Yoga Philosophy – lessons from the quest of finding oneself

I lost someone special to me when I was 19.

In my journey to recognising my true nature, I have come from being lost to reflecting deeply about every circumstances in my life. When yoga became part of my being, I find myself relating my life lessons to its philosophy. 

  1. Asanas, uniting my head with my body – Since the event, I started to question why I felt so lost for majority of my life.

I realised that I was restless and easily distracted. I have many likes, but I never stick to one. I have many plans, but I never follow through. However, I realised if I put my mind to it, I can truly accomplish the things I aim to do. Of course, my yoga journey was my starting point to finding , it came (still comes) with a sprained neck and aching wrists – at one point, a bleeding mouth. The improvements are immense though; I can feel that my yoga positions are sharper and my balance is better. I realise, that only through the acceptance of my multiple failures do I start to understand the techniques to get to the asana allows consistently each time. Which part of my muscles should I engage? Where did I engaged the last time I did the asana? How did it made me feel?

The difference between one who never gets to his destination to one who does is separated by a thin line – and to me, that is mindfulness, which is part of niyama, by always being conscious of our actions and their consequences, and that our choices are always ours. I, then, realised, that in the same way, I hold the key to my own grief.

2. Pratyahara, letting go of external disturbances disrupting one’s mind – Letting go is always the hardest. I find myself turning to physical “pleasures” like random shopping, spending days eating out with friends, overworking to keep the mind busy with no purpose.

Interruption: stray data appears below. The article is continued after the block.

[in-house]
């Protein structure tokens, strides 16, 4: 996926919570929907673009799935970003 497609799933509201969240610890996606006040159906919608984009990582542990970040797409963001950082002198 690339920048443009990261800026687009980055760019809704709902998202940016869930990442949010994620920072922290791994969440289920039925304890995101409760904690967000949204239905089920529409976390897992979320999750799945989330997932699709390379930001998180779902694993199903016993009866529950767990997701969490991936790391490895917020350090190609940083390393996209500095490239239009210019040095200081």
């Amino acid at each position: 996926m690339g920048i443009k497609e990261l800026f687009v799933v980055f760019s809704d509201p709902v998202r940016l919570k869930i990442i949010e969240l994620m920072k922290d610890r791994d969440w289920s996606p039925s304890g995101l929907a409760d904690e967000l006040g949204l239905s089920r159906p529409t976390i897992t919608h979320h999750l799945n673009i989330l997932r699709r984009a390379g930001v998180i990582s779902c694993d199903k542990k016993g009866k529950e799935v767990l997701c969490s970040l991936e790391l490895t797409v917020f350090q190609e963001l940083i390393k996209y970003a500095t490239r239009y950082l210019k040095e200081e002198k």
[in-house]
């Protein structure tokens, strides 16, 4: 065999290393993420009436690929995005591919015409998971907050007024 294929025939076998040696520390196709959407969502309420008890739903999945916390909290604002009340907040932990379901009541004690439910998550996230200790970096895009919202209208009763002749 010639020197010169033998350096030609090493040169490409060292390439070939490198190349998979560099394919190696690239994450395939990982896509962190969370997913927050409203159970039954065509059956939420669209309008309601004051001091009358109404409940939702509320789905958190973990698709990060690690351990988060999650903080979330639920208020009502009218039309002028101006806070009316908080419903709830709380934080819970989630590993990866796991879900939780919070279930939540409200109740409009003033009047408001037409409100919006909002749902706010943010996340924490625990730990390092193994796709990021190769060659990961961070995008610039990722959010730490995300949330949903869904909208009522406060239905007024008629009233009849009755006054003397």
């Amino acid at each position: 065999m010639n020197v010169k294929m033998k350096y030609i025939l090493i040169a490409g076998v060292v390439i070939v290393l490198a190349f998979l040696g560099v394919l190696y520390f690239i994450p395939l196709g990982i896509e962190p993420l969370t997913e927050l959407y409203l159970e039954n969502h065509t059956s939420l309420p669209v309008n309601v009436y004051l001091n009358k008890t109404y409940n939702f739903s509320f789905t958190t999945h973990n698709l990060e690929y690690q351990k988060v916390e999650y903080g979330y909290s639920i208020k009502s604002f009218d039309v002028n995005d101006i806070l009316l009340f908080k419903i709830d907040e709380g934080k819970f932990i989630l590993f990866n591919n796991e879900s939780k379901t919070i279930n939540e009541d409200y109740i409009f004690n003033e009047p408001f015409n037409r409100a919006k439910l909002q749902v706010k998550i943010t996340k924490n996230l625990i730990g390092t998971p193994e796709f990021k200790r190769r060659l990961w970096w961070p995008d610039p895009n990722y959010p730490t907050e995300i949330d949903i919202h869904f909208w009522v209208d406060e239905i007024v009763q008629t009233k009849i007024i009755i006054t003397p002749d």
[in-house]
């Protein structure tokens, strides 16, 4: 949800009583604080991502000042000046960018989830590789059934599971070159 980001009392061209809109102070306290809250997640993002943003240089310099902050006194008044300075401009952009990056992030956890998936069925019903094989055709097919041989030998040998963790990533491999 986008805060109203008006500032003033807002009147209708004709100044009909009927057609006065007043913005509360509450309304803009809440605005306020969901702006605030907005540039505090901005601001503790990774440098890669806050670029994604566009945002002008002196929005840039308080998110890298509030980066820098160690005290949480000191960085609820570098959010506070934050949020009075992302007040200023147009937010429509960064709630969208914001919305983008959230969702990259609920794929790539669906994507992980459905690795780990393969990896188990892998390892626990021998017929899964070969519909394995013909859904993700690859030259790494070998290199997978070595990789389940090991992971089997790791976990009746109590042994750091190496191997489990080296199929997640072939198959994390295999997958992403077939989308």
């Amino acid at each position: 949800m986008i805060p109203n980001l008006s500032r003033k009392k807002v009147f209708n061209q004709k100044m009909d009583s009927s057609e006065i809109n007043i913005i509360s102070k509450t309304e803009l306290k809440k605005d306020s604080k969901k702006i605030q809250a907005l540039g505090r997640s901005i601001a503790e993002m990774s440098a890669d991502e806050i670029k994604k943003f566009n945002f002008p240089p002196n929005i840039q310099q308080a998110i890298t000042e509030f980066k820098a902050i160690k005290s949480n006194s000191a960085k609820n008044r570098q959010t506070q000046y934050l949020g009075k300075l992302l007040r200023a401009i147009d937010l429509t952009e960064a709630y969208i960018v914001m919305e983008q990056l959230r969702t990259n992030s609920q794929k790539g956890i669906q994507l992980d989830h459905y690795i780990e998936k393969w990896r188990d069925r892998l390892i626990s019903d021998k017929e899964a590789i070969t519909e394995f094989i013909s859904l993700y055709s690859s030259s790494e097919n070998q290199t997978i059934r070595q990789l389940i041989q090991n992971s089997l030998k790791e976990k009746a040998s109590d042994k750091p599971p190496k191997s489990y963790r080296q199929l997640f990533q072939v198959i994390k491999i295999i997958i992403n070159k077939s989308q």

The art of surrendering is perhaps a lifelong learning, but if I want to start really making progress in life, I have to cut back on doing things that no longer serve me. Clichéd as it may be, I began to believe there’s a reason for every circumstances. Later, we’ll understand why, sometimes, never, but circumstances always mould us in certain ways, and in what way is a conscious choice. Acceptance of past hurts allows me to detach from all the meaningless habits, and instead reflecting on what to be thankful about each day, allowing me to cultivate an inner bliss that is more permanent.

Perhaps, the greatest lesson I have been trying to learn and finally understood is that one can keep fighting for things, but certain circumstances do not change because one fights. Sure, it shows effort and sincerity, but it also is a sign of desperation. Sometimes, letting loose will allow things to work out on its own – maybe the consequences are not to our favour at times, in my case, I had no chance in fighting against the nature of life, but there is always lessons to be learnt and we end up better people.

My journey towards enlightenment is far from over, and perhaps I will never achieve it in this lifetime. But in my quest, I am learning to give myself up for a higher purpose, to quieten your mind and focus on moving forward.  

 

 

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